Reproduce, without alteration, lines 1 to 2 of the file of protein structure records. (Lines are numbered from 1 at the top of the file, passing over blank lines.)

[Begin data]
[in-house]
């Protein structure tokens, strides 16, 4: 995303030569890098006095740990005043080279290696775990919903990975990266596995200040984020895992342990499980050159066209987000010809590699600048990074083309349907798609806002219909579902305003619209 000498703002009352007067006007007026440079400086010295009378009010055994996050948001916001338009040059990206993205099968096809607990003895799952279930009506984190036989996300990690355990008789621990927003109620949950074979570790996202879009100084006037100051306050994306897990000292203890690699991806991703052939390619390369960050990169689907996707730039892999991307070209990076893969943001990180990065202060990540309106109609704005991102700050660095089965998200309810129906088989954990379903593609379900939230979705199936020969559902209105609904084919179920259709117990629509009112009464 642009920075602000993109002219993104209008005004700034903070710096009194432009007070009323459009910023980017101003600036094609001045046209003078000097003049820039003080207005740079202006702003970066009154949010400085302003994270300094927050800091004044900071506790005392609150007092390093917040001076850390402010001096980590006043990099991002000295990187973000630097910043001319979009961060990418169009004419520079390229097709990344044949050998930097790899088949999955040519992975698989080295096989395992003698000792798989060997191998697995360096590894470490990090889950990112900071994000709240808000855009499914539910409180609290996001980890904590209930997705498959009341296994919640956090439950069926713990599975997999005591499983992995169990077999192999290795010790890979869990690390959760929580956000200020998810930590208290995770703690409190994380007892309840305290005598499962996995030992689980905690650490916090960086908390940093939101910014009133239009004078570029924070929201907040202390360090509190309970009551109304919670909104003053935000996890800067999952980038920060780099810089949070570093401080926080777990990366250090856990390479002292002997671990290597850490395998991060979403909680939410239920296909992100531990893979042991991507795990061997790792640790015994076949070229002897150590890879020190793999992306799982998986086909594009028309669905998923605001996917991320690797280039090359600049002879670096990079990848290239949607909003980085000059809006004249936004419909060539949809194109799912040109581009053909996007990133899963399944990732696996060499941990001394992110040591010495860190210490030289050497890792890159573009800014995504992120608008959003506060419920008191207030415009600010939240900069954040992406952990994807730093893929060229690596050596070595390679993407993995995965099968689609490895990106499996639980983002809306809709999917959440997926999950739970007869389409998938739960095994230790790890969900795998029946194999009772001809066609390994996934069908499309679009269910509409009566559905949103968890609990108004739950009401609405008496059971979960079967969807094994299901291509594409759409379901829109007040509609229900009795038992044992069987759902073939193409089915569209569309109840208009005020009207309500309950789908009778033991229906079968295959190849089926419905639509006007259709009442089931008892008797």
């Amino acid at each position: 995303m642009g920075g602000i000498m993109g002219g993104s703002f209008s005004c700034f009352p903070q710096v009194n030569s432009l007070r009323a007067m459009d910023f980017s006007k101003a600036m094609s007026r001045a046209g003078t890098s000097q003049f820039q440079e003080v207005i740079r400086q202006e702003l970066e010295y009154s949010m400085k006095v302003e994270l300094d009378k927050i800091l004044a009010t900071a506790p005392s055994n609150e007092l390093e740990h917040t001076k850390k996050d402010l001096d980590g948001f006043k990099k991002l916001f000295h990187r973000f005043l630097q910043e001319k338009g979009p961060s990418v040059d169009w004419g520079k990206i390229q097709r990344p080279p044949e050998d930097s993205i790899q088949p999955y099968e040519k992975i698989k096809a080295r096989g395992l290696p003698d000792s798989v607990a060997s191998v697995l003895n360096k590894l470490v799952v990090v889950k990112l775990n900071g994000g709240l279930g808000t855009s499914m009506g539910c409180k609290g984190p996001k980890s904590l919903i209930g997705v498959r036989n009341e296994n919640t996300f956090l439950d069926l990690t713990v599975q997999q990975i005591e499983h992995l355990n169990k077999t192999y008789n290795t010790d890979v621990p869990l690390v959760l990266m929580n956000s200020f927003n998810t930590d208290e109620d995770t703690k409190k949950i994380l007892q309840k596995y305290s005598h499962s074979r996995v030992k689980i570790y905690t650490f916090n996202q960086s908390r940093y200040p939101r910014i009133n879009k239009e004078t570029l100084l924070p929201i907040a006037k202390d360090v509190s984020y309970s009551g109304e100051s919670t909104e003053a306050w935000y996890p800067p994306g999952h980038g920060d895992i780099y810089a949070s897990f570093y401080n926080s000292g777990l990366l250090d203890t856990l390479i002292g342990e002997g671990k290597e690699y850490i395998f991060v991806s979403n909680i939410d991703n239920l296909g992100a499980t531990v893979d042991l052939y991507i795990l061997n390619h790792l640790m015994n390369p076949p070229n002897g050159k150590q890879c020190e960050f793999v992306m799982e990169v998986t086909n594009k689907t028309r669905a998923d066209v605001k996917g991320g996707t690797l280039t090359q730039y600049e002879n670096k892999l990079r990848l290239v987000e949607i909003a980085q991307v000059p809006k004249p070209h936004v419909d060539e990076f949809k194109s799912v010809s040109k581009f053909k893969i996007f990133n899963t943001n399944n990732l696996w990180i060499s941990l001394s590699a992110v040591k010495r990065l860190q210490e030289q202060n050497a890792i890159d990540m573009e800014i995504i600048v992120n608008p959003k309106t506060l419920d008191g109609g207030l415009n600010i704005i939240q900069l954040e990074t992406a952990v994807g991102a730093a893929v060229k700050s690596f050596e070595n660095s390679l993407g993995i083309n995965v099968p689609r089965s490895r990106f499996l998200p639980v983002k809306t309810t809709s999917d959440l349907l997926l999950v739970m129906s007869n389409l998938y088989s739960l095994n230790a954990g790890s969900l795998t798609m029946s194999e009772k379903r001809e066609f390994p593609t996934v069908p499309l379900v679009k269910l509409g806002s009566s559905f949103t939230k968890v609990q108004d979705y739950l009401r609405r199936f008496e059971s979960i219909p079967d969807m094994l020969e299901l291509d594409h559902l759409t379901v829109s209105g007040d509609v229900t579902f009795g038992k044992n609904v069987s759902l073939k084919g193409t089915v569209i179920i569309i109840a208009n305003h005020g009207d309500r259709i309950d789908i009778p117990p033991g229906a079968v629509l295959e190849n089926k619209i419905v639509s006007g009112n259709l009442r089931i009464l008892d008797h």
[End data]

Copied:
[in-house]
């Protein structure tokens, strides 16, 4: 995303030569890098006095740990005043080279290696775990919903990975990266596995200040984020895992342990499980050159066209987000010809590699600048990074083309349907798609806002219909579902305003619209 000498703002009352007067006007007026440079400086010295009378009010055994996050948001916001338009040059990206993205099968096809607990003895799952279930009506984190036989996300990690355990008789621990927003109620949950074979570790996202879009100084006037100051306050994306897990000292203890690699991806991703052939390619390369960050990169689907996707730039892999991307070209990076893969943001990180990065202060990540309106109609704005991102700050660095089965998200309810129906088989954990379903593609379900939230979705199936020969559902209105609904084919179920259709117990629509009112009464 642009920075602000993109002219993104209008005004700034903070710096009194432009007070009323459009910023980017101003600036094609001045046209003078000097003049820039003080207005740079202006702003970066009154949010400085302003994270300094927050800091004044900071506790005392609150007092390093917040001076850390402010001096980590006043990099991002000295990187973000630097910043001319979009961060990418169009004419520079390229097709990344044949050998930097790899088949999955040519992975698989080295096989395992003698000792798989060997191998697995360096590894470490990090889950990112900071994000709240808000855009499914539910409180609290996001980890904590209930997705498959009341296994919640956090439950069926713990599975997999005591499983992995169990077999192999290795010790890979869990690390959760929580956000200020998810930590208290995770703690409190994380007892309840305290005598499962996995030992689980905690650490916090960086908390940093939101910014009133239009004078570029924070929201907040202390360090509190309970009551109304919670909104003053935000996890800067999952980038920060780099810089949070570093401080926080777990990366250090856990390479002292002997671990290597850490395998991060979403909680939410239920296909992100531990893979042991991507795990061997790792640790015994076949070229002897150590890879020190793999992306799982998986086909594009028309669905998923605001996917991320690797280039090359600049002879670096990079990848290239949607909003980085000059809006004249936004419909060539949809194109799912040109581009053909996007990133899963399944990732696996060499941990001394992110040591010495860190210490030289050497890792890159573009800014995504992120608008959003506060419920008191207030415009600010939240900069954040992406952990994807730093893929060229690596050596070595390679993407993995995965099968689609490895990106499996639980983002809306809709999917959440997926999950739970007869389409998938739960095994230790790890969900795998029946194999009772001809066609390994996934069908499309679009269910509409009566559905949103968890609990108004739950009401609405008496059971979960079967969807094994299901291509594409759409379901829109007040509609229900009795038992044992069987759902073939193409089915569209569309109840208009005020009207309500309950789908009778033991229906079968295959190849089926419905639509006007259709009442089931008892008797």